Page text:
Hepatitis C Virus

Hepatitis C is an infection of the liver caused by the hepatitis C virus (HCV). Hepatitis C virus is an RNA virus and a member of the genus Hepacivirus and the family Flaviviridae. The infection can be transmitted through infectious blood or body fluids and may be transmitted during childbirth or through IV drug use or sexual intercourse. Hepatitis C virus can cause both acute and chronic hepatitis, ranging from a mild to a serious, lifelong illness including liver cirrhosis and hepatocellular carcinoma (HCC). Hepatitis C infection is diagnosed by testing for the presence of HCV antibodies and HCV RNA. Management is supportive but includes direct antiviral agents (DAAs) if infection does not resolve spontaneously.

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Classification

Rna viruses flowchart classification

Flowchart RNA viruses

Image by Lecturio. License: CC BY-NC-SA 4.0

General Characteristics

Structure

  • Taxonomy:
    • Family: Flaviviridae
    • Genus: Hepacivirus 
  • Positive-sense ssRNA 
  • Genome is made up of a single open reading frame that is 9600 nucleotide bases long.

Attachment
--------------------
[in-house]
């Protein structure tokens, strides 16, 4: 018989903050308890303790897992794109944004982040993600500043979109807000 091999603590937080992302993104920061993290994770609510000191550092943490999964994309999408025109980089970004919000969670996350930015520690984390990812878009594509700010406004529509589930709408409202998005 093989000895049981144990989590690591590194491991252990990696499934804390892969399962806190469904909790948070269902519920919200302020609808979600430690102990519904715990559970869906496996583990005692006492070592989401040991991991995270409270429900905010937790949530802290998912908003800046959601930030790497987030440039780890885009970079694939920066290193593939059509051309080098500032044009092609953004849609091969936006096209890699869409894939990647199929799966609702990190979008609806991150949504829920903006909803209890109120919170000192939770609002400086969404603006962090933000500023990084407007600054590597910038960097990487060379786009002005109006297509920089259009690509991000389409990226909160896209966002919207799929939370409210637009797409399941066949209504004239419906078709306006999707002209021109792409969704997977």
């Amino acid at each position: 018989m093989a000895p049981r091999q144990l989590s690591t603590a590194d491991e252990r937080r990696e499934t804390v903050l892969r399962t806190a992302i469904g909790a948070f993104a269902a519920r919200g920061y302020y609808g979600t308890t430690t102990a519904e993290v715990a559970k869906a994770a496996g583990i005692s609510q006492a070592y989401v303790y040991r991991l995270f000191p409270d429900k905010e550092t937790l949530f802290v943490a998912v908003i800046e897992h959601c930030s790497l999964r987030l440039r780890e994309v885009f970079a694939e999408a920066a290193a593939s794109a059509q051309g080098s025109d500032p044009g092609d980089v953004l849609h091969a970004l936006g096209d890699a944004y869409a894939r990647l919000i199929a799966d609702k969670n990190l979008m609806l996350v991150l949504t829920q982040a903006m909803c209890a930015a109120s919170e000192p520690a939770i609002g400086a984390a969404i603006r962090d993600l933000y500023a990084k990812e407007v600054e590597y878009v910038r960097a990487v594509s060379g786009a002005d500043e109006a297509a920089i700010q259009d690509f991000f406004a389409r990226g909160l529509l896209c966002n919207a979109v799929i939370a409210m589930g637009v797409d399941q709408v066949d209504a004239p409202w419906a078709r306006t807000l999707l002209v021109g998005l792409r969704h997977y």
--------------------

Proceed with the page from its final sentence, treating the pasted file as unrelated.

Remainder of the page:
• Small (55–65 nm)
  • Spherical
  • Enveloped: lipid membrane with 2 glycoproteins (E1 and E2) embedded → play a role in the attachment of the virus to the host cell
Structure of hepatitis c virus

Structure of hepatitis C virus:
Note the positive-sense ssRNA and the glycoproteins embedded in the virus’s lipid envelope, which mediate cell entry.

Image by Lecturio.

Features

  • Incubation period: 2 weeks–6 months (median incubation period: 8 weeks)
  • Can cause both acute and chronic hepatitis 
  • Most common reason for liver transplantation

Epidemiology

  • Prevalence:
    • About 70 million people globally have chronic hepatitis C.
    • Only about 20% of individuals infected with hepatitis C virus (HCV) know their diagnosis.
    • Only about 60% with chronic infection receive appropriate treatment.
    • Regions with highest prevalence: